Perhaps it should begin with what I liked the most about The Ventriloquist’s Tale. Its setting. Guyana.
I know not of other books that are set in Guyana, do you?. I’ve never been to Guyana, nor has that thought – or any Guyana-related thought – ever crossed my mind. So it was a really refreshing setting, a nice change from the modern, western, or made-up world which most books I read live in. Guyana is a land of sounds, of smells, of animals, of cassava, rain and rivers and heat.
It is a story told by a ventriloquist, although I have to profess that I don’t quite understand why. And when that ventriloquist’s prologue began, I was a bit wary – was this going to end up as magical realism? I wasn’t all that keen on that genre. But the narrator throws the reader into the ‘real’ world of Chofy McKinnon, a Wapisiana Indian (who also has some Anglo blood – Scottish more precisely – in the mix). A farmer who lives with his family in the savannahs, he is driven to nearby Georgetown for work. Tagging along is his aunt Wifreda, who is due for an eye operation. There, he meets and falls for Rosa Mendelsohn, who is researching Evelyn Waugh and his journey to Guyana in the 1930s, supposedly spending time with the McKinnon family. But most of the narrative follows the McKinnon family in the early 1900s, offering a comparison of cultures and lifestyles, of different times, religion, and two different love affairs.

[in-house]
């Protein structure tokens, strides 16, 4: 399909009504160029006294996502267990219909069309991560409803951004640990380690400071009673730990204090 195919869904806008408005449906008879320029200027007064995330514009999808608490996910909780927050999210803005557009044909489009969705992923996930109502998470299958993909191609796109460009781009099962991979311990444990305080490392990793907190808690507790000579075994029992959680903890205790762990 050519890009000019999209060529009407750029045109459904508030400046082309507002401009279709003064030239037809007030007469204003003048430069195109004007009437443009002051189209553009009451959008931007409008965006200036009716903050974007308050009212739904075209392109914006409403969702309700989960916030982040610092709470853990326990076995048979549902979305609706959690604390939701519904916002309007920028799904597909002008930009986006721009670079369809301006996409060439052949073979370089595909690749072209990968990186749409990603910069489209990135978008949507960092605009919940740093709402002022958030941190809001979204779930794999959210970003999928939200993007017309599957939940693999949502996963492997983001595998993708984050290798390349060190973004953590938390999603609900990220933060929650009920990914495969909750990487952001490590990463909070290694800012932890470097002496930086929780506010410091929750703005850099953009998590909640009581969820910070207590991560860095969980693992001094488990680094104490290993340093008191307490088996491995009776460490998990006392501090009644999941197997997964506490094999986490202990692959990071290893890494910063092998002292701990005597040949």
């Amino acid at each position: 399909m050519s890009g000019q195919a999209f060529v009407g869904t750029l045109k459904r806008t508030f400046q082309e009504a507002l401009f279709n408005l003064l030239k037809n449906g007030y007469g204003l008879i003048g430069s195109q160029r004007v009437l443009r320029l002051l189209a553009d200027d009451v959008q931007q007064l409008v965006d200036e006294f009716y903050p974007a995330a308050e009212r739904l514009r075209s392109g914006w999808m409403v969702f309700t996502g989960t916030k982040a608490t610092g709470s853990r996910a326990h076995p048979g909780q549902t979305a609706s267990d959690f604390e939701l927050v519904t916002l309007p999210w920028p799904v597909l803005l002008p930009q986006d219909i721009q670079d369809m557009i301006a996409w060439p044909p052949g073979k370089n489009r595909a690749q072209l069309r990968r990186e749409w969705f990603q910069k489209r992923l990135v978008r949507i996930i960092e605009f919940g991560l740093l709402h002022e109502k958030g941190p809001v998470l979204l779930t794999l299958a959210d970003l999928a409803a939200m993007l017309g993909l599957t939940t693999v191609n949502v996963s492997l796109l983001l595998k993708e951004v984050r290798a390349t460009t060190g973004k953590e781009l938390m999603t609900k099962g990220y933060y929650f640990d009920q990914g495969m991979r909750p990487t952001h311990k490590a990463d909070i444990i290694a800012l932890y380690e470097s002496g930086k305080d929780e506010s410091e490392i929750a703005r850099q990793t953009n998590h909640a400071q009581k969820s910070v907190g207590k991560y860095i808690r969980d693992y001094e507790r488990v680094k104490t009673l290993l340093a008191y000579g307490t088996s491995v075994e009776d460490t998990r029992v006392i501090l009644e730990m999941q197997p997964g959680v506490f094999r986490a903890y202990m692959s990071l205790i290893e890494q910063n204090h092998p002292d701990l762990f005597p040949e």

After getting over my initial disinterest in this book, I actually found myself quite immersed in this unusual story. But there’s still something about it that I’m not sure about. I can’t say that I liked it enough to gushingly recommend it to anyone, neither did I dislike it to the point of abandoning it or throwing it across the room. The Ventriloquist’s Tale is quite an intriguing debut novel with a unique and quite wondrous setting. The story itself though, isn’t exactly something that will stay with me.
Title: The Ventriloquist’s Tale
Author: Pauline Melville
Awards: Whitbread First Novel (1997); Orange Prize Nominee for Fiction (1998)
I read this book as part of the Global Reading Challenge.